I have been so relaxed, so ready, so entirely ON BOARD with this surgery. The last two days have been good, my friends. And then, today, this morning, the entire east coast suddenly on alert for stormpocolypse — well, to say that I have been tossed right back into worry mode? Yes, now there is this.
But…my friends are amazing. The calls have already gone out. My closest friend is on standby with her all-wheel drive Subaru, and more importantly, another friend’s husband has volunteered to show up with his snowplow at 4 am Tuesday morning to drive me to the hospital if necessary. These calls, these contingency plans are being orchestrated around me, by my friends, my community, all while I sit and fret and worry about two feet of snow and whether the roads will be plowed.
I called Dr. P this morning to ask what happens during a big storm, and she told me they get there. The doctors, nurses, hospital staff, they all get there. No matter what. She even kind of jokingly said, “If I have to come pick you up myself, I will.”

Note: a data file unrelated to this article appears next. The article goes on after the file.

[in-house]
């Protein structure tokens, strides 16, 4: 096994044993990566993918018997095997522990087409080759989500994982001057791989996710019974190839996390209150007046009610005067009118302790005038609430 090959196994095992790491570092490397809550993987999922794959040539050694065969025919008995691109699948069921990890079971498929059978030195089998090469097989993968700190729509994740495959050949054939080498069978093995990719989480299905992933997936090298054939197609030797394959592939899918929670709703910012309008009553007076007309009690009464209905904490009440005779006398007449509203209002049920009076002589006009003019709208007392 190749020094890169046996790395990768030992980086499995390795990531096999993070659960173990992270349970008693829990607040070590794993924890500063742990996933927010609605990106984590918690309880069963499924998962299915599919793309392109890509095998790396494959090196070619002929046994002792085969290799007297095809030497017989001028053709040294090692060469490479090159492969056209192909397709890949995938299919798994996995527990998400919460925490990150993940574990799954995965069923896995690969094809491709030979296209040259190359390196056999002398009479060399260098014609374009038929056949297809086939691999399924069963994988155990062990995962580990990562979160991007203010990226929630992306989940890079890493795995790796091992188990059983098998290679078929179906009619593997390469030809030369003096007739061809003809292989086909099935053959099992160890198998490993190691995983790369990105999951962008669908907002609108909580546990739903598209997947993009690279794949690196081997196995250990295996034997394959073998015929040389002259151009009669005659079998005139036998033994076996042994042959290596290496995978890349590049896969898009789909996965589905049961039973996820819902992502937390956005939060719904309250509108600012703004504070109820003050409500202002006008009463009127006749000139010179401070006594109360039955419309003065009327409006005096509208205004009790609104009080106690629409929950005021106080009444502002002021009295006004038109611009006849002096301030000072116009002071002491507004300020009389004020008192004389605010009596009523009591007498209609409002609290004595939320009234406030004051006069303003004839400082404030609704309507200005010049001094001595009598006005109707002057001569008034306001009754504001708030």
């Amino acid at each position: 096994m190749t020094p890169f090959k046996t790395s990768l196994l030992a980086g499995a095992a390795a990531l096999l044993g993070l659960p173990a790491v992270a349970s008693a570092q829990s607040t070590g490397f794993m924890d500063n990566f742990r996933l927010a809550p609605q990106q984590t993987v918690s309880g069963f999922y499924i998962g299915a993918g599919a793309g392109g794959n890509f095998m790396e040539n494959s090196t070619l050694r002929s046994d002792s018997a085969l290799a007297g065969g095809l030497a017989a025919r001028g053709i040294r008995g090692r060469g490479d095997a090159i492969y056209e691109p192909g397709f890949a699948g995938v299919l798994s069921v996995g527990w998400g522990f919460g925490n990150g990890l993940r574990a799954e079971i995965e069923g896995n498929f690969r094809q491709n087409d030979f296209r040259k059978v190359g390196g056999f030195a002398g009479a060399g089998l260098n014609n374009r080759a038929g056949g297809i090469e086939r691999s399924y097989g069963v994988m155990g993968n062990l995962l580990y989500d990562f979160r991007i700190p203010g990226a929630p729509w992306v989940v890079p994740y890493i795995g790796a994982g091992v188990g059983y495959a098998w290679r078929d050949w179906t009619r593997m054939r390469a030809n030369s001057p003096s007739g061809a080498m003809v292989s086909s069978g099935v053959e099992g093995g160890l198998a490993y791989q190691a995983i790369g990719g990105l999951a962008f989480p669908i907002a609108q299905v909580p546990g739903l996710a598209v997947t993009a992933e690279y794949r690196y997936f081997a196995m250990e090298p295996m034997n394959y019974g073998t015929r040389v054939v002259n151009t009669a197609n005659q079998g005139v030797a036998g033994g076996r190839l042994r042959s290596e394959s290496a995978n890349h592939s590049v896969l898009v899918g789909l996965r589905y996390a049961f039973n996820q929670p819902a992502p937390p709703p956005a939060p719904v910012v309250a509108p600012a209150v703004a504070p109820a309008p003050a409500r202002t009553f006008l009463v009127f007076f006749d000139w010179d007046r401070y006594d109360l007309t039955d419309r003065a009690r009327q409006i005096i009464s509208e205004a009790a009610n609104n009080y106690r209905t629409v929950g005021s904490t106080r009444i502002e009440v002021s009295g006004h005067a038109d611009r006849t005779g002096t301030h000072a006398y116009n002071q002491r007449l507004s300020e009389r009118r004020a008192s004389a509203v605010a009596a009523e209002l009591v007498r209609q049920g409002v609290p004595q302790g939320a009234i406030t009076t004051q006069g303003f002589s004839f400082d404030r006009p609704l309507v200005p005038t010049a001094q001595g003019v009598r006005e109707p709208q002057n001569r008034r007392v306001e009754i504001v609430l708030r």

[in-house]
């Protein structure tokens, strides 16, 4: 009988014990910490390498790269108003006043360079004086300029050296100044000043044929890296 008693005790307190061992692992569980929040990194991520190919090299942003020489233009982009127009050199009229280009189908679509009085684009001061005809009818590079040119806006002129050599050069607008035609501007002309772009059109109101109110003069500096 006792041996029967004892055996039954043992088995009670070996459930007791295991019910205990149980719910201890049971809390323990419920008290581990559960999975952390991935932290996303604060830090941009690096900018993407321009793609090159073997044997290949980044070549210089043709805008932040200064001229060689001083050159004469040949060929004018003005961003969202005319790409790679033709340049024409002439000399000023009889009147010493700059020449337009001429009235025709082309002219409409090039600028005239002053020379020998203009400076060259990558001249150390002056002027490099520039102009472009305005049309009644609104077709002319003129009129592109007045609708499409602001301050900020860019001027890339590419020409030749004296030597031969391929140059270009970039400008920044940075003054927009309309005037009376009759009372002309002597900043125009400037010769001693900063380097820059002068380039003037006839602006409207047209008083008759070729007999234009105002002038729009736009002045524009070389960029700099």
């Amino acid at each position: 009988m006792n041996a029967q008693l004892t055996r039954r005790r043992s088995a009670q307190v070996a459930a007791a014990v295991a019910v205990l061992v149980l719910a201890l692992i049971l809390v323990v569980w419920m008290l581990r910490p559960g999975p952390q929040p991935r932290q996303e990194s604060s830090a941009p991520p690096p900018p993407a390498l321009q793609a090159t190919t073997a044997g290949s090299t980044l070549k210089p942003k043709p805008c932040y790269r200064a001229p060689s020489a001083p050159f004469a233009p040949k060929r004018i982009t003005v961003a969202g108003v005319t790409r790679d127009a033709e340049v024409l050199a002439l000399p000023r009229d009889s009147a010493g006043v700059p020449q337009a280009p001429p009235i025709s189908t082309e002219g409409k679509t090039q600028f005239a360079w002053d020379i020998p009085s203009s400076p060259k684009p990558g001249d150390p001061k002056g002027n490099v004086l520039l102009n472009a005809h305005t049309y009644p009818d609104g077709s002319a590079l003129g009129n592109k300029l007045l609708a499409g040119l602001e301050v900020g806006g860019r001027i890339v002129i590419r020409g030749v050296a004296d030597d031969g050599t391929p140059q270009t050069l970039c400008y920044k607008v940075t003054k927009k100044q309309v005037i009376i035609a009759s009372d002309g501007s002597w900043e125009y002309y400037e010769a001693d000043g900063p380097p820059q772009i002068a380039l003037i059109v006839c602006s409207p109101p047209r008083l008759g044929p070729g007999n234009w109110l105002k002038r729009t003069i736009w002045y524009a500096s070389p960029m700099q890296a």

Winter weather is a tricky thing. Most of the time, the forecasters get it wrong. I’ve learned not to pay attention, not to listen to the reports until the weather is actually upon us. Too many times we’ve braced for storms that aren’t. But how can I not think about the weather for Tuesday? It’s impossible not to.
And so now, it is all I’m thinking about. Maybe it’s better than thinking about the cancer? Truthfully, it was much better yesterday when I was thinking about none of it.
Here’s the thing: I am grateful beyond words, beyond measure, for the goodness of those around me, for the community that supports me. For this incredible village and random acts of kindness, and generous men with snowplows and can-do attitudes and friends who are sisters.
I am stronger than this cancer. And I am stronger because of this, because of them, because of all of you.